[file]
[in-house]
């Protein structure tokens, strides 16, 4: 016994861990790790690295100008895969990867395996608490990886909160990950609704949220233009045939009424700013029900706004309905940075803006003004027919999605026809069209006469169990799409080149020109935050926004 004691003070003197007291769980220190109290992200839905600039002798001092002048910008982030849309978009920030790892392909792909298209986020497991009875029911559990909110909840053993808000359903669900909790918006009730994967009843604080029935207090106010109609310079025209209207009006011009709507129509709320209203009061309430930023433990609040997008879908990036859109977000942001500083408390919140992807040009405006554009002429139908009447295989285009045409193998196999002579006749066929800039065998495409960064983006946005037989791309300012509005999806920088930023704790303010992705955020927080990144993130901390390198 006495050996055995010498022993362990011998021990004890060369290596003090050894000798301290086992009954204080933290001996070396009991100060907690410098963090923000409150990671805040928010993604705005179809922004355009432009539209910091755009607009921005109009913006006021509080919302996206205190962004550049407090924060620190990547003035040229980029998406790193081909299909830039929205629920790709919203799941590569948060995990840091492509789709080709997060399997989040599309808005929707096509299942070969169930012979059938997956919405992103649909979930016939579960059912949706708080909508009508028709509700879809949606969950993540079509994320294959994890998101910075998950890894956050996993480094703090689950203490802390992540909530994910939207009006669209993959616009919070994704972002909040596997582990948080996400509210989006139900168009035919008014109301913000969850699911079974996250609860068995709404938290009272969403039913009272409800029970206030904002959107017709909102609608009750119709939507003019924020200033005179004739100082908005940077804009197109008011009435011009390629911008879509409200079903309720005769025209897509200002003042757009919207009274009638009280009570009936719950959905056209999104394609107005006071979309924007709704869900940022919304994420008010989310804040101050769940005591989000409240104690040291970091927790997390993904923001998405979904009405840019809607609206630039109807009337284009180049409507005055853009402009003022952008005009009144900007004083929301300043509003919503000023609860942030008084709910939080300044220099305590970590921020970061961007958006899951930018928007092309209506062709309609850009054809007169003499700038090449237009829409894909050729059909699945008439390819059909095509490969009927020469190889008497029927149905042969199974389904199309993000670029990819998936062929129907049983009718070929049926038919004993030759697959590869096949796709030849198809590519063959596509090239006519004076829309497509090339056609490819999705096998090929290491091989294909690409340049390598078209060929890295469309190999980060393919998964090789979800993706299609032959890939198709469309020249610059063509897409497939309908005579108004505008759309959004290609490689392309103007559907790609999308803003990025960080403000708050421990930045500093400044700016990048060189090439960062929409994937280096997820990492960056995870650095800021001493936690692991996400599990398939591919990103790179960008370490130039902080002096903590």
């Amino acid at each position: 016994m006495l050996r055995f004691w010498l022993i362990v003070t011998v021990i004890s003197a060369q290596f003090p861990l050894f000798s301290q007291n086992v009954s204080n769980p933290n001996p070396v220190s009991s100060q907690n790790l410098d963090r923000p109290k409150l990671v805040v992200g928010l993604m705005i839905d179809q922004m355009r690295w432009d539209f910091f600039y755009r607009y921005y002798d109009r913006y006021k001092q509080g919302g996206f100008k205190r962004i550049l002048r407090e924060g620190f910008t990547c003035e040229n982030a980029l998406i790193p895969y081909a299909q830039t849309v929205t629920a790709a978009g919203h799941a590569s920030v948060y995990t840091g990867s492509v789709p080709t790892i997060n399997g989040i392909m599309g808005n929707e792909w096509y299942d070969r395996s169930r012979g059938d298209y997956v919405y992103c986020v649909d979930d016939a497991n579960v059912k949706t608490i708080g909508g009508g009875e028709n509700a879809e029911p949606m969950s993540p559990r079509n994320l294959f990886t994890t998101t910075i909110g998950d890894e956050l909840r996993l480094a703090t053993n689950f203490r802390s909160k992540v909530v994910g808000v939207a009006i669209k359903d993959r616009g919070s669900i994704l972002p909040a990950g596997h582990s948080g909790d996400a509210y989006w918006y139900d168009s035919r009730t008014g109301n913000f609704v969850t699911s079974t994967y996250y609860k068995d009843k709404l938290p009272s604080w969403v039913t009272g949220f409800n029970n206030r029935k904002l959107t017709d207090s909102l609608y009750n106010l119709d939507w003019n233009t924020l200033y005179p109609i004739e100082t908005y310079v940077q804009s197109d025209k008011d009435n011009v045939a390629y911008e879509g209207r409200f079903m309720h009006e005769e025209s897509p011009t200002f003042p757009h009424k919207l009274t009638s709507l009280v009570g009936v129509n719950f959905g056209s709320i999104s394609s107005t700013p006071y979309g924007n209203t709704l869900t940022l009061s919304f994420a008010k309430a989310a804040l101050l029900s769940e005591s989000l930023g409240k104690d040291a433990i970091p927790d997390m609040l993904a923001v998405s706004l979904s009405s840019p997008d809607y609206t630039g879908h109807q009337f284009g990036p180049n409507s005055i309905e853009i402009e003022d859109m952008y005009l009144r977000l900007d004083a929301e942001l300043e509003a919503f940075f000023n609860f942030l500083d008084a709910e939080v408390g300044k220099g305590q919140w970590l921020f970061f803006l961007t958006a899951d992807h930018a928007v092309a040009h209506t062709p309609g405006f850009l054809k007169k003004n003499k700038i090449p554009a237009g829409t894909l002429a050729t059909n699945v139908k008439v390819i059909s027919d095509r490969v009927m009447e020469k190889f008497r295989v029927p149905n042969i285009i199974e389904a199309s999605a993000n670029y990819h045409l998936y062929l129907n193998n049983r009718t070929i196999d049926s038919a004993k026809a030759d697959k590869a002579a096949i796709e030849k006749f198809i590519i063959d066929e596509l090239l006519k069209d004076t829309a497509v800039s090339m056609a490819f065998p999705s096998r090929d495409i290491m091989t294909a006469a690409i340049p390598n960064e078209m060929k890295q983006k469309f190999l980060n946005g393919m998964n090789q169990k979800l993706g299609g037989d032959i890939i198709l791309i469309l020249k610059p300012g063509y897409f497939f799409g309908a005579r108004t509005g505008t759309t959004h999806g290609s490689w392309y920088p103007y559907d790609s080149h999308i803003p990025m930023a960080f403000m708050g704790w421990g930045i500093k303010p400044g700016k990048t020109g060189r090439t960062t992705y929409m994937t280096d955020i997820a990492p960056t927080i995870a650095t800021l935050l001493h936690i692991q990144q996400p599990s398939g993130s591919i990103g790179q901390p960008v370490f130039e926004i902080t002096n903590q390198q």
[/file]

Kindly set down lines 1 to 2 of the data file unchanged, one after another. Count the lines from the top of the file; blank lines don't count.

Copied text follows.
[in-house]
């Protein structure tokens, strides 16, 4: 016994861990790790690295100008895969990867395996608490990886909160990950609704949220233009045939009424700013029900706004309905940075803006003004027919999605026809069209006469169990799409080149020109935050926004 004691003070003197007291769980220190109290992200839905600039002798001092002048910008982030849309978009920030790892392909792909298209986020497991009875029911559990909110909840053993808000359903669900909790918006009730994967009843604080029935207090106010109609310079025209209207009006011009709507129509709320209203009061309430930023433990609040997008879908990036859109977000942001500083408390919140992807040009405006554009002429139908009447295989285009045409193998196999002579006749066929800039065998495409960064983006946005037989791309300012509005999806920088930023704790303010992705955020927080990144993130901390390198 006495050996055995010498022993362990011998021990004890060369290596003090050894000798301290086992009954204080933290001996070396009991100060907690410098963090923000409150990671805040928010993604705005179809922004355009432009539209910091755009607009921005109009913006006021509080919302996206205190962004550049407090924060620190990547003035040229980029998406790193081909299909830039929205629920790709919203799941590569948060995990840091492509789709080709997060399997989040599309808005929707096509299942070969169930012979059938997956919405992103649909979930016939579960059912949706708080909508009508028709509700879809949606969950993540079509994320294959994890998101910075998950890894956050996993480094703090689950203490802390992540909530994910939207009006669209993959616009919070994704972002909040596997582990948080996400509210989006139900168009035919008014109301913000969850699911079974996250609860068995709404938290009272969403039913009272409800029970206030904002959107017709909102609608009750119709939507003019924020200033005179004739100082908005940077804009197109008011009435011009390629911008879509409200079903309720005769025209897509200002003042757009919207009274009638009280009570009936719950959905056209999104394609107005006071979309924007709704869900940022919304994420008010989310804040101050769940005591989000409240104690040291970091927790997390993904923001998405979904009405840019809607609206630039109807009337284009180049409507005055853009402009003022952008005009009144900007004083929301300043509003919503000023609860942030008084709910939080300044220099305590970590921020970061961007958006899951930018928007092309209506062709309609850009054809007169003499700038090449237009829409894909050729059909699945008439390819059909095509490969009927020469190889008497029927149905042969199974389904199309993000670029990819998936062929129907049983009718070929049926038919004993030759697959590869096949796709030849198809590519063959596509090239006519004076829309497509090339056609490819999705096998090929290491091989294909690409340049390598078209060929890295469309190999980060393919998964090789979800993706299609032959890939198709469309020249610059063509897409497939309908005579108004505008759309959004290609490689392309103007559907790609999308803003990025960080403000708050421990930045500093400044700016990048060189090439960062929409994937280096997820990492960056995870650095800021001493936690692991996400599990398939591919990103790179960008370490130039902080002096903590």